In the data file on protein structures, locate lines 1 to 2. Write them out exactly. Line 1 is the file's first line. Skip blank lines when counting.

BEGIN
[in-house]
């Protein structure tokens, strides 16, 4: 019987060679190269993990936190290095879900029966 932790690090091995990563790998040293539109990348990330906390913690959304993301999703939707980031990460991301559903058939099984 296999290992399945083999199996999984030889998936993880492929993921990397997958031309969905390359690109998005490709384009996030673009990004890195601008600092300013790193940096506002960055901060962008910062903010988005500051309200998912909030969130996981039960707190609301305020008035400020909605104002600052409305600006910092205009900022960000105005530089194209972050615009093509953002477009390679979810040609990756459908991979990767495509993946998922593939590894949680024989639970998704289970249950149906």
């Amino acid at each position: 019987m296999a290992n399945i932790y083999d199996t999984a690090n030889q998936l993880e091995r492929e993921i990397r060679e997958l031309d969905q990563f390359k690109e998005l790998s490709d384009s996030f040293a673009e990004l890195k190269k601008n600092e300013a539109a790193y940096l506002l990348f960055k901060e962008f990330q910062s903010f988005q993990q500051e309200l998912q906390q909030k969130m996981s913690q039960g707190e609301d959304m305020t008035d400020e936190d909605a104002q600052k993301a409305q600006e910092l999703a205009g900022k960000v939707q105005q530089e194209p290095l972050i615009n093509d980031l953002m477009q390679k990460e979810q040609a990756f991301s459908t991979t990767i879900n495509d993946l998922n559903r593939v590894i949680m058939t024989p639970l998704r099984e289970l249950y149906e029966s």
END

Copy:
[in-house]
């Protein structure tokens, strides 16, 4: 019987060679190269993990936190290095879900029966 932790690090091995990563790998040293539109990348990330906390913690959304993301999703939707980031990460991301559903058939099984 296999290992399945083999199996999984030889998936993880492929993921990397997958031309969905390359690109998005490709384009996030673009990004890195601008600092300013790193940096506002960055901060962008910062903010988005500051309200998912909030969130996981039960707190609301305020008035400020909605104002600052409305600006910092205009900022960000105005530089194209972050615009093509953002477009390679979810040609990756459908991979990767495509993946998922593939590894949680024989639970998704289970249950149906």